"У вас є лимони?"
Translation:Do you have lemons?
Can "У вас" used like this?: "(Until something begins) in (-- seconds)" "У вас (until something begins) (-- seconds)" I knew this "У вас ...", when I changed a in-game language settings. Can Ukrainian make this kind of phrase?
«У вас де́сять секунд» means "You have 10 seconds", it's a natural way of saying that you have 10 secongs for changing something. It's possible to add «залиши́лося» 'left': «У вас залиши́лося де́сять секу́нд» 'You have 10 seconds left'.
Thank you so much for your response! У вас, У мени, etc...
Does "A natural way" means that it's used all over Ukraine? At least it's a common way in the capital of Ukraine?
By the way, I heard that Russian is a major language spoken in the Ukrainian capital...
Is it true?
Yes, it's literary Ukrainian and it will be understood all over Ukraine.
Kiev is a bilingual city, and many people there speak both Russian and Ukrainian. Sometimes, bilingual people might speak a mixture of Russian and Ukrainian called су́ржик. However, су́ржик is considered inferior to both Ukrainian and Russian, and people usually avoid mixing the two languages, especially in writing and on 'serious' occasions.
Everything would be understood if Ukrainian I pronounce is good!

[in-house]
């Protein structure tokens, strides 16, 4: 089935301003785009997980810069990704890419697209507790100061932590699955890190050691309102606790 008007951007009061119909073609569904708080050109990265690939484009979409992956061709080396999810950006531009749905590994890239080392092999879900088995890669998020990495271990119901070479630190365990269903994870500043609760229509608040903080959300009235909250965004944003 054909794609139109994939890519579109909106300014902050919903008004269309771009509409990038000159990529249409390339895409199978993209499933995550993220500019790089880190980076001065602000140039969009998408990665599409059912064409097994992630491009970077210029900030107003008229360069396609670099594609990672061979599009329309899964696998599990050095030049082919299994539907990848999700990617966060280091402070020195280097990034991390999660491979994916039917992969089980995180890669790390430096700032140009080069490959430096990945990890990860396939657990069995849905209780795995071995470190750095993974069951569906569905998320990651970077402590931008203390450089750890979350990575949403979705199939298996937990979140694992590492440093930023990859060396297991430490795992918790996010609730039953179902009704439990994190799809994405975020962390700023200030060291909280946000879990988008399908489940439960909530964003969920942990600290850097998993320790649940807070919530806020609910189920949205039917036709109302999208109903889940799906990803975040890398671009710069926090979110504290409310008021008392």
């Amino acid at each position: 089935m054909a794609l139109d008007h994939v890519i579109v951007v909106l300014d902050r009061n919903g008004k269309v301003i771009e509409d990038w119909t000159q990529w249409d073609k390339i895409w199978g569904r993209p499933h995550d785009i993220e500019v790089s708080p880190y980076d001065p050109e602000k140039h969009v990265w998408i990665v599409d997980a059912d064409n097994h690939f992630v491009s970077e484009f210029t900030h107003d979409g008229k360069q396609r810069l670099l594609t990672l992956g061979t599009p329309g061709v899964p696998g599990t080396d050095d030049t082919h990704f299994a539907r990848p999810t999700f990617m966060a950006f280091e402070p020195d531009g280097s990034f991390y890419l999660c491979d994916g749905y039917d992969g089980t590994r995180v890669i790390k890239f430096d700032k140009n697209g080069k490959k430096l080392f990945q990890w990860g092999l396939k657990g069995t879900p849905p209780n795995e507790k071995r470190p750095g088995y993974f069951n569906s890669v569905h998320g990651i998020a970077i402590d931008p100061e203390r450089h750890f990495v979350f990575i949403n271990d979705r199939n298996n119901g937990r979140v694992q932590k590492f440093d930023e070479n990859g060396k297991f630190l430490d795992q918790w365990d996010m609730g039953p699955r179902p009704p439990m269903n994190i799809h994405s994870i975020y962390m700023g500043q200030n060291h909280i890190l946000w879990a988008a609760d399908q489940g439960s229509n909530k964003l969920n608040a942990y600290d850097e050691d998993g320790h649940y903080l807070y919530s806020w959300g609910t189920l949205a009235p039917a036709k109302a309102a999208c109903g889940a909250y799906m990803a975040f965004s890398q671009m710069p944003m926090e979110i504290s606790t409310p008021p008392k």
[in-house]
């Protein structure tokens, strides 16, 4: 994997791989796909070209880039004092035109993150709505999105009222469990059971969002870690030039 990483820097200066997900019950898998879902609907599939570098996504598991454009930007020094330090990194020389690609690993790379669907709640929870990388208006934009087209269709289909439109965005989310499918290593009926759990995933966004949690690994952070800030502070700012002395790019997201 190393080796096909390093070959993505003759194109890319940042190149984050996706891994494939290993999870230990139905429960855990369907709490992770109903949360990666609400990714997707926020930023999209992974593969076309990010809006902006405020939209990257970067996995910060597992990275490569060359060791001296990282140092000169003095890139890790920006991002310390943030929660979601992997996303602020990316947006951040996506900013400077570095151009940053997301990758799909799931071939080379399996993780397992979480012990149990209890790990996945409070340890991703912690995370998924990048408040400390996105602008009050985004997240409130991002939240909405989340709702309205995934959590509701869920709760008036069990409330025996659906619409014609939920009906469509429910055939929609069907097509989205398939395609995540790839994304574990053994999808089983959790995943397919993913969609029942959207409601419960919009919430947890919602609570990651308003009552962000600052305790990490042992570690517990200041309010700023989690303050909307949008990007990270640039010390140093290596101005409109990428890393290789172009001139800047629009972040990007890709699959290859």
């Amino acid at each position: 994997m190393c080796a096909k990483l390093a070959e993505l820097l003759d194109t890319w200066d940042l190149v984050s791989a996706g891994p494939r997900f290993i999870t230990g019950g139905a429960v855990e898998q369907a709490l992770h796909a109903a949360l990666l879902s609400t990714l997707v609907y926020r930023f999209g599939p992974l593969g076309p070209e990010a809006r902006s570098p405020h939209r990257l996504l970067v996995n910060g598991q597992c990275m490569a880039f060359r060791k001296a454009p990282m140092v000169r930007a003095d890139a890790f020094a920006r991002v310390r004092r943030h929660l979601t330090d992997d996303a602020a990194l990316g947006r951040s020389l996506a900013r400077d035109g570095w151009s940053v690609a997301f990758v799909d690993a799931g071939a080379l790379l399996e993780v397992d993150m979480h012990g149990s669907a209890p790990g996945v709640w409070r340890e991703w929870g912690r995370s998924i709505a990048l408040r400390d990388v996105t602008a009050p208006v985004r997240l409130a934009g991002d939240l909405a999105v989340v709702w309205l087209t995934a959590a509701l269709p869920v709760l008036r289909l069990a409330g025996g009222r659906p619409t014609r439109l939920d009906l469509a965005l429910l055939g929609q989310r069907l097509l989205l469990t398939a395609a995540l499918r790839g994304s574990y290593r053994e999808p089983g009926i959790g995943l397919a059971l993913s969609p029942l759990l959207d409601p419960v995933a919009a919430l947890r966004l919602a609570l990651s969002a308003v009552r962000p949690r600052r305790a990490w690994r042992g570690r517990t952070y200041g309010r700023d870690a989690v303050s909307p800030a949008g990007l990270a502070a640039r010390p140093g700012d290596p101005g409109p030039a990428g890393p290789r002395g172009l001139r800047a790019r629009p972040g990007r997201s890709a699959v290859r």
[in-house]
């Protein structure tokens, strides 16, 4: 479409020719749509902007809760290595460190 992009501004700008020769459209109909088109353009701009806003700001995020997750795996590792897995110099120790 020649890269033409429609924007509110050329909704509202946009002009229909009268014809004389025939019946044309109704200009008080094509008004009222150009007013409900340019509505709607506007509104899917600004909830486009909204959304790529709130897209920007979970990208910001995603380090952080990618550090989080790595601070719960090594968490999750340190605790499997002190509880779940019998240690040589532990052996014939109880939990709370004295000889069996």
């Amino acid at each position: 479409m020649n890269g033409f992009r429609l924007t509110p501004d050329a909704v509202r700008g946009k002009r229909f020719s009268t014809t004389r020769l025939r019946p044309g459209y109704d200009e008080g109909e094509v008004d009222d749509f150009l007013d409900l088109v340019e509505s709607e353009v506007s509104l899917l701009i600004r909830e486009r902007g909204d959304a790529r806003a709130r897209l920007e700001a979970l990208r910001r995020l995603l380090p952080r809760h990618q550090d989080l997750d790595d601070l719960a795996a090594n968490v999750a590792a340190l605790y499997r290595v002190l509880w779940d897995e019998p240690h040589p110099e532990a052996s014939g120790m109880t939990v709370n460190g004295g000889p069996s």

I'm sad and sorry to hear that. Certainly Russian and Ukrainian are really similar.
Суржик is spoken among friends or family, Or as a joke? But isn't used on serious occasions such as official events or education.
Then, I should learn only "The official Ukrainian" like a schoolbook?
Some people speak суржик among friends or family, others speak it as a joke. It's different for different people.
Only you know what you should learn! :) Ukrainian, just like any language, doesn't come in just one flavour, there are differences depending on the regions and social status. You could choose to stick to the literary Ukrainian. Or you could use regional, slang and other non-standard words and constructions. Or you could choose to follow an pre-1930 standard, 'Kharkhiv orthography' (it's called 'orthography' but the differences are not just in orthography). It's up to you, really. :)
(For some reason, I can't reply to your last response... Limitation?)
Your information and replies are absolutely helpful! :)
I should not use Суржик on serious occasions... There will be consequences.
As you say, the joy of learning a language is not the only one! Even if they are not polite, they deserve to be learned.
I feel like being cheered up.
I appreciate you and your replies. But, at first I'll do the Duolingo's Ukrainian courses. Then I'll start looking for unofficial Ukrainian phrases :)